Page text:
Technology enhanced learning is complex and must be prepared carefully. We all know that. Of course, we also know how to apply constructive alignment and scholarship of teaching for successful courses. But with every new technology it seems that nothing works anymore, and we have to start our course designs from scratch. Even worse, we get impatient if the technology does not work as we expect it. Again, education is complex, and if technology is involved, double so.
Wouldn’t it be great, to have a tool that bundles this complexity, which allows to design and re-design blended learning concepts, and is easy enough for everybody to use independently from prior technology enhanced teaching experiences?
This is why we developed the Learning Design Cards (picture 1).
The Learning Design Cards help us to visualise and reflect on our educational designs. The cards keep important aspects in view when designing learning activities. They enable us to move from abstract ideas to concrete learning scenarios in a few steps. The eight learning events from Leclerq & Poumay (2005) are the basis for the cards. A learning event integrates the characteristics of similar learning activities.
In educational designs we can distinguish eight types of learning events:
Receive, Practice, Debate, Explore, Imitate, Create, Experiment, and Meta-Learn (picture 2). Each learning event is shown on a separate card. A card set consists of 8 cards (picture 1).
Let’s take a closer look to one of these cards. Each card takes both roles into account, the lecturers and the learners’ role (picture 3). Both roles are assigned with verbs that can be selected accordingly (picture 4). A learning activity results from the interaction between both roles.
Should learners “question” learning content, lecturers have to “present” the content first. The variety of verbs – teaching and learning verbs – serves as a suggestion for formulating learning tasks and supports the creation of learning activities.
Each learning event is associated with methods, tools, and resources that lecturers use in the transfer of learning content as well as learners utilise in acquisition of knowledge in presence or online mode (picture 5).
On the backside of the cards is space for notes about planned learning activities.
Before we start, the learning subject should be chosen for the learning activity. The subject is based on the course topic and its subtopics. Learning objectives are derived from the learning subject.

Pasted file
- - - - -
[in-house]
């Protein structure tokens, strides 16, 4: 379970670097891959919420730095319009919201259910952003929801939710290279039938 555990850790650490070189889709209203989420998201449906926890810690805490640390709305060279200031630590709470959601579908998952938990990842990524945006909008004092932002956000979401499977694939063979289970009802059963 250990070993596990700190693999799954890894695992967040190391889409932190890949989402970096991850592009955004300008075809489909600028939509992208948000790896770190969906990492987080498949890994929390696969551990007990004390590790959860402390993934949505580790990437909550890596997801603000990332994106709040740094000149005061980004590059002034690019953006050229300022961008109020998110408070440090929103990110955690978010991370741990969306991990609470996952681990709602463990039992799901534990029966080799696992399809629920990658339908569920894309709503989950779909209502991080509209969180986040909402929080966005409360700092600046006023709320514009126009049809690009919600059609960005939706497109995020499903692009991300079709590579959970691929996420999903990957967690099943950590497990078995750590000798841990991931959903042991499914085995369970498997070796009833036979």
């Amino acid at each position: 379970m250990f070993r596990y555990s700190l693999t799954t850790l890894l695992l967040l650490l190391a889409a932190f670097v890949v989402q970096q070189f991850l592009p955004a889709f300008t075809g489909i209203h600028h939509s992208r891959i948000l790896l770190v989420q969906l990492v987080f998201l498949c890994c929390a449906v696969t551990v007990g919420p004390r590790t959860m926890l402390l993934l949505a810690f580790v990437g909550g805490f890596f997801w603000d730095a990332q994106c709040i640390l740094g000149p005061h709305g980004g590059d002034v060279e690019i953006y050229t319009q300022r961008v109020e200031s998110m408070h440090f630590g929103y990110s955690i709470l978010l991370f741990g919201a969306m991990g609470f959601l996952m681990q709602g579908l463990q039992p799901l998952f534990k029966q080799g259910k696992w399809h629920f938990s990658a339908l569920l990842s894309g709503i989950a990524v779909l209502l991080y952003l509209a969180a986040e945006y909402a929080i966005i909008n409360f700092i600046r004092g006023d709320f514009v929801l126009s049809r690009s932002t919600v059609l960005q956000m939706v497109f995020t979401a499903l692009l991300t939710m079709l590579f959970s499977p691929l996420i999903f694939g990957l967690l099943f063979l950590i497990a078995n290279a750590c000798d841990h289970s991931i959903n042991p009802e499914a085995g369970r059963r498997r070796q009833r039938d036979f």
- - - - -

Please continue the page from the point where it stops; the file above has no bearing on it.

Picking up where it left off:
The learning objective (picture 6) describes knowledge, skills and abilities, as well as competences. It is what learners will acquire by performing the learning activity.
When defining a learning objective, we start from the learners’ perspective and their prior knowledge and expertise. It makes no sense to formulate learning objectives for beginners, while the audience are advanced students that can build on to a broad set of prior knowledge or vice versa.
The learning outcome (picture 7) defines the expected performance of the learners when completing the learning activity. This can be a “product” – for example an essay – or an “experience” – for example a literature search. The learning outcome always has a concrete and measurable result, that helps to assess students’ performance.
Goals and objectives need to be related to each other. This is what is meant when people talk about constructive alignment.
The learning task (picture 8) refers to what learners have to do to produce the desired learning outcome. The task must be defined clearly and precisely, meets the point, and contains all necessary information. It is best to start with one learning verb from the front side.
The support (picture 9) describes the assistance of the lecturers, so that students can complete the task. For support statements we start with a teaching verb from the front side.
Especially for online activities, it pays off to be clear about the support, because unlike face-2-face situations, improvising online is not always possible.
Together, learning task and support define the tasks for the actors of the learning activity.
For a successful learning process the social interaction is also important (picture 10). Depending on learning objective, learning activity and learning outcome, a task might require individual work or group work.
The learning material (picture 11) refers to resources and tools that support the learning task. This can be both, analog and digital. If the activity takes place in an online setting, this refers for example to a tool of the learning platform such as a discussion forum. It is important that the selection of the medium is suitable for the desired task. On the front side the cards list example tools for the selected activity for different interaction modes in the learning environment.
The learning environment (picture 12) refers to the location or setting in which the learning activity takes place. This can be face-2-face in the classroom, online in the LMS, or in a laboratory. The description of the learning environment completes the rough planning of the learning activity.
When multiple learning activities are aligned with the learning design cards, the educational design becomes visible through the arrangement of the cards (picture 13). They help us to assign learning activities to presence and online learning phases. This makes it very easy to “blend” and design a course with different learning activities.
The LD-Cards are licensed under CC BY-ND.
Mag. Dr. Marion R. Gruber, University of Zurich, Faculty of Arts and Social Sciences, Dean’s Office, Digital Education and Research (DLF)
Dr. Christian Glahn, Mobinaut.io
Workshop, JTEL Summerschool, Bari, 2019, Slideshare:
Leclercq, D., & Poumay, M. (2005). The 8 Learning Events Model and its Principles. Liege, Blegium: University of Liege. http://www.labset.net/media/prod/8LEM.pdf